Hardbodied lures have always been a great choice in Monduran. Lures like the Classic 10+, B52 (sail colour), Rapala suspending X-Raps (12’s and 14’s), Vipers and the Laser Pro 120’s are some of the regular fish producers.
Foxie’s Barra Havoc is a tackle, camping and boat bits store located in Gin Gin. The guys in the store have an excellent knowledge of Lake Monduran and can ensure you stand a better chance of boating more fish. Call in and say hello and take advantage of their hospitality and willingness to share information. The store carries a huge range of tackle suited to extracting the mighty barra from the lake. Pick up your last minute fishing supplies, secret lures, replacements or even the full set-up when you next visit the lake.
Bass continue to be the highlight at Cania Dam. Quality bass have been taking an assortment of lures. Trolling medium running crankbaits has been producing well.
Bass are likely to be holding out from the bank directly opposite the boat ramp and along the buoy line up near the dam wall. It’s also worth trolling some 5/8 ounce spinnerbaits or lipless crankbaits. These lures can then be cast into any areas where the fish are schooled thicker.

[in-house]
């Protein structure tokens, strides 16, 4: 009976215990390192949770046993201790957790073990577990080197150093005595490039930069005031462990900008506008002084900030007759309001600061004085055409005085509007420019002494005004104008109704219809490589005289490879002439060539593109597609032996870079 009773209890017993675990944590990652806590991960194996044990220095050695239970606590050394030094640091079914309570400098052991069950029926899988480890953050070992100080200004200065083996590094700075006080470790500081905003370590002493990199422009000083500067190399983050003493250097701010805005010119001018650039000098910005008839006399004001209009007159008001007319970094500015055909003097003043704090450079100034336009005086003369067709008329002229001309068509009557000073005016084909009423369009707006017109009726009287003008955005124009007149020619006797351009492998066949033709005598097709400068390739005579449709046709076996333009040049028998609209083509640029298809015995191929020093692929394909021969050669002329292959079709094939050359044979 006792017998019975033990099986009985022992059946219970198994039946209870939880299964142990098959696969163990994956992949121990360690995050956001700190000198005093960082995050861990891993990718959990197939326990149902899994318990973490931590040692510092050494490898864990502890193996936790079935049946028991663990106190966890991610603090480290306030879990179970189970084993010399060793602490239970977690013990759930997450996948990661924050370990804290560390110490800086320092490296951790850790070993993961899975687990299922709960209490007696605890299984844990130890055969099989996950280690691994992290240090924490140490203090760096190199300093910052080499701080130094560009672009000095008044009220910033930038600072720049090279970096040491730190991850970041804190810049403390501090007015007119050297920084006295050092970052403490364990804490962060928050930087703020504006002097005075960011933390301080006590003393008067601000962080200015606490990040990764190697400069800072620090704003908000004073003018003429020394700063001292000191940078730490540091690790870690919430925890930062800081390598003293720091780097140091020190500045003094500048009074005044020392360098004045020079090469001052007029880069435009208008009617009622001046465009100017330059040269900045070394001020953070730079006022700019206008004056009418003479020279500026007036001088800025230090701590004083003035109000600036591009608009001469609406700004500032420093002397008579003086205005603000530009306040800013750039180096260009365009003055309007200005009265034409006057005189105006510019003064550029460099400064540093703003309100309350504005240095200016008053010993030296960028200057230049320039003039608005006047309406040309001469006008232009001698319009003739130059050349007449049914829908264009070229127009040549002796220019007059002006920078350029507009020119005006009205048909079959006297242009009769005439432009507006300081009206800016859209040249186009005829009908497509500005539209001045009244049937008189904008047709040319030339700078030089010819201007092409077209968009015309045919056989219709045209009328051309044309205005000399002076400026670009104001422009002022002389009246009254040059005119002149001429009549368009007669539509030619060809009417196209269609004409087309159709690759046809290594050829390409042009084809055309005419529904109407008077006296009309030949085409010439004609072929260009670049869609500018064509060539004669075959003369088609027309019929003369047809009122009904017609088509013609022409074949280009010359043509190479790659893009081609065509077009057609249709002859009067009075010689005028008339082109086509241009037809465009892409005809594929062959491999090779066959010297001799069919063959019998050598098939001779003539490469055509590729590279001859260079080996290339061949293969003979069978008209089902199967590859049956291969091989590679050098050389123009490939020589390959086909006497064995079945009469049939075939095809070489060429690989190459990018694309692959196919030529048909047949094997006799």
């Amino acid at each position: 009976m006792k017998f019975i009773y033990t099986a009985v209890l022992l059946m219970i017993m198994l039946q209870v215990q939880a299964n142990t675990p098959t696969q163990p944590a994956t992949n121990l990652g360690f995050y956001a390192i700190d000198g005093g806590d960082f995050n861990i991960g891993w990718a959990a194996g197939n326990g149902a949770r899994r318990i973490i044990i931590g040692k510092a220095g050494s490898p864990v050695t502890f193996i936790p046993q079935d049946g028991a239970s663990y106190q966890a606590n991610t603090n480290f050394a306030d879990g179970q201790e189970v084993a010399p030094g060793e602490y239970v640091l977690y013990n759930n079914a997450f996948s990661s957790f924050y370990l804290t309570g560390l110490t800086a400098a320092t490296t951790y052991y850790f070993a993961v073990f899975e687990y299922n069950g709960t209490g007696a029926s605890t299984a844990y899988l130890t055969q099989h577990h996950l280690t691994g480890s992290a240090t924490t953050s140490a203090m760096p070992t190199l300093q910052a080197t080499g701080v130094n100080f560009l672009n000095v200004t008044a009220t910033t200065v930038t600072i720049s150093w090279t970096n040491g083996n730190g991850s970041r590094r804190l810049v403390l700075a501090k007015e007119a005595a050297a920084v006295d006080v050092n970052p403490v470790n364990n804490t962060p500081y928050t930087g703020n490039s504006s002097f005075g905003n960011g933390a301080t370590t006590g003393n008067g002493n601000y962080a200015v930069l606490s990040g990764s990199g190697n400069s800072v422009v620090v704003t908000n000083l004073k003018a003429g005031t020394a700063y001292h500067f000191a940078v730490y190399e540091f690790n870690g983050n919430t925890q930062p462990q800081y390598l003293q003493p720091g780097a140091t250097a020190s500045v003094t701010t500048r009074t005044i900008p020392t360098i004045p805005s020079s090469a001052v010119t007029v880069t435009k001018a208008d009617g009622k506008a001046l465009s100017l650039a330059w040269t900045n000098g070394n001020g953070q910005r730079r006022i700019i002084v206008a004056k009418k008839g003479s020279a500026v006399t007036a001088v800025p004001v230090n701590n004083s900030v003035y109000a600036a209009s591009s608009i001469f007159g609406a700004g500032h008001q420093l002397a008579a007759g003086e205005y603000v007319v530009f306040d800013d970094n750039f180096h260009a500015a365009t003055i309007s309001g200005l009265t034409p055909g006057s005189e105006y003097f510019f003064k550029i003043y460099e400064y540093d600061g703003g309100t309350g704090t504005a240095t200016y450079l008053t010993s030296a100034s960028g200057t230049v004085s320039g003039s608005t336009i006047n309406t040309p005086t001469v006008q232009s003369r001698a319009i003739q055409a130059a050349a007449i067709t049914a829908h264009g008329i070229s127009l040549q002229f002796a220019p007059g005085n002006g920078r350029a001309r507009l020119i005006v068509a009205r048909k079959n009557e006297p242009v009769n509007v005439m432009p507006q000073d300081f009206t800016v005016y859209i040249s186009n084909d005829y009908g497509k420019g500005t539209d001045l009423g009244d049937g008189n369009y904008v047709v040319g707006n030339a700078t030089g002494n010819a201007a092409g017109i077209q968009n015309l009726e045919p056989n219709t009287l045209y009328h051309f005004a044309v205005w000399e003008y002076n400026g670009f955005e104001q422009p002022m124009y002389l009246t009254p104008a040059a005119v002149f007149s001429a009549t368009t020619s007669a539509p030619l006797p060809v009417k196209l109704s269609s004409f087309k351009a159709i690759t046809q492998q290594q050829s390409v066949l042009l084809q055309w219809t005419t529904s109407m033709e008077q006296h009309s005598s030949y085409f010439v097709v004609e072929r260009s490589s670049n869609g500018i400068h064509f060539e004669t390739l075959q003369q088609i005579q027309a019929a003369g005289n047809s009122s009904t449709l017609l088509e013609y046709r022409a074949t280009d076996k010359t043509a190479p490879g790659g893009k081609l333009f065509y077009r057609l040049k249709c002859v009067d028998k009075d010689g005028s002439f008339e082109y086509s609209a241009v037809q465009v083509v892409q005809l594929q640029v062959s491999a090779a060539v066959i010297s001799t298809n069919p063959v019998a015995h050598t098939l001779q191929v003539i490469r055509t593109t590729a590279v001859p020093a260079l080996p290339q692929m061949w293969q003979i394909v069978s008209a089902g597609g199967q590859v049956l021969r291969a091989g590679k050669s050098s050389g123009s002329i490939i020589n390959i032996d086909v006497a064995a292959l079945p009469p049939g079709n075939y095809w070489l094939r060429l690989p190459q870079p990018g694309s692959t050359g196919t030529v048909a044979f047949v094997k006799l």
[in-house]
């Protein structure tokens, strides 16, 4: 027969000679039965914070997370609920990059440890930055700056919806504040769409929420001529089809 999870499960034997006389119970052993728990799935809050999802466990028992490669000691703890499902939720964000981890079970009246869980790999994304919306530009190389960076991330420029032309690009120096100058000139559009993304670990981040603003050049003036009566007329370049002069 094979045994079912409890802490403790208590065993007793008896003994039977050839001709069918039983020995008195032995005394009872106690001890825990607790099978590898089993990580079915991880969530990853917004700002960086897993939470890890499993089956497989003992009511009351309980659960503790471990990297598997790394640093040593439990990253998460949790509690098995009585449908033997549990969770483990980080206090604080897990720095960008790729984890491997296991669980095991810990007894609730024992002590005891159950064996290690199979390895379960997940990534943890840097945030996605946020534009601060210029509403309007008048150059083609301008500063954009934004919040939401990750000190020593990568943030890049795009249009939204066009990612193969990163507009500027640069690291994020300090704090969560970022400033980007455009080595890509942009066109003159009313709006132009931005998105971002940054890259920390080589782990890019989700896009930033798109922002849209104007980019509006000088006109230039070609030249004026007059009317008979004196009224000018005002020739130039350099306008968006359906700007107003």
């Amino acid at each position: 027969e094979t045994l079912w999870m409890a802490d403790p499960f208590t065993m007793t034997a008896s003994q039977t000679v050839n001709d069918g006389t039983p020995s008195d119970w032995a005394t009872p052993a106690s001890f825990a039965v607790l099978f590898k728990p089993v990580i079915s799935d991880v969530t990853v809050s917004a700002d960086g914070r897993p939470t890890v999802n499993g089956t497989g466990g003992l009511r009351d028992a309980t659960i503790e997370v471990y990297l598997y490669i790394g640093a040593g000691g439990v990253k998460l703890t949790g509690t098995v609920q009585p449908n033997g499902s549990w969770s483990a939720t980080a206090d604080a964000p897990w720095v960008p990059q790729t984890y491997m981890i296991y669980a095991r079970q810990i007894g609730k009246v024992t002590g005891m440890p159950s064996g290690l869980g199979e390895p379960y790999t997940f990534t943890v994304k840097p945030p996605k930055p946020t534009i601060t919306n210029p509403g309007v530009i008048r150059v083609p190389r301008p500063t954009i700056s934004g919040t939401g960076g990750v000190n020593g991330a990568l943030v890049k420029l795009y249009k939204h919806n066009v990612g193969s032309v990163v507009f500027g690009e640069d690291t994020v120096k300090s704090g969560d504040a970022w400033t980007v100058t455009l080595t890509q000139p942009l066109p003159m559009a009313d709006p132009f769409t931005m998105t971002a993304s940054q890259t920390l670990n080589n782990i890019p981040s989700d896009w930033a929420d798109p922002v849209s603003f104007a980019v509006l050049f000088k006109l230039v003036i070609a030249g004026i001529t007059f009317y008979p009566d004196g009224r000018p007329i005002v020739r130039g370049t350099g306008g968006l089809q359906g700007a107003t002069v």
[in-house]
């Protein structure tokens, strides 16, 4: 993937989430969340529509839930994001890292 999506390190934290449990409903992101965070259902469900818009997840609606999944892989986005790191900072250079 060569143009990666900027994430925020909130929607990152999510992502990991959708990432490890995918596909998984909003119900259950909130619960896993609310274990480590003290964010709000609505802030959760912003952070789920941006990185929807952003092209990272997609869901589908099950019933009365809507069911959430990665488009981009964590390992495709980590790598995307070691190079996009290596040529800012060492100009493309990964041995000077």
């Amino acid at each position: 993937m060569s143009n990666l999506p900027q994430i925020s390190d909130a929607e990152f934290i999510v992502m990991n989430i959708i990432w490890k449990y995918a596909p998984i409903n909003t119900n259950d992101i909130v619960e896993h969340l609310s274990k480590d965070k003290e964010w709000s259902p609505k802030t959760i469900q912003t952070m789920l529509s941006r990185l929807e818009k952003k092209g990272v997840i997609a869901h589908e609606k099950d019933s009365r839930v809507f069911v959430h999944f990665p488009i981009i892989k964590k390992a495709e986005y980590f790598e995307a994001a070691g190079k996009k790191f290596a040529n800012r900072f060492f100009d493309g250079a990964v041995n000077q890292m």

Schooled bass will be holding right through the main basin area and a good sounder should reveal their location. Once found, start firing different lures over them. Soft plastics, lipless crankbaits, spinnerbaits and beetle spins can all work well.
Lure casters can also toss lures around the lake’s edges. The shallower water here will usually produce better in the mornings and afternoons. This style of fishing will usually provide some hook-ups on the lake’s awesome saratoga.
Anglers who aren’t lucky enough to have a boat can still enjoy the fishing at Cania. Bait fishing from the edges will produce bass and some monster-sized eel-tailed catfish (jew). Frozen prawns are good bait and these can be purchased along with live worms from the kiosk at the Cania Gorge Caravan Park just a couple of kilometres below the lake.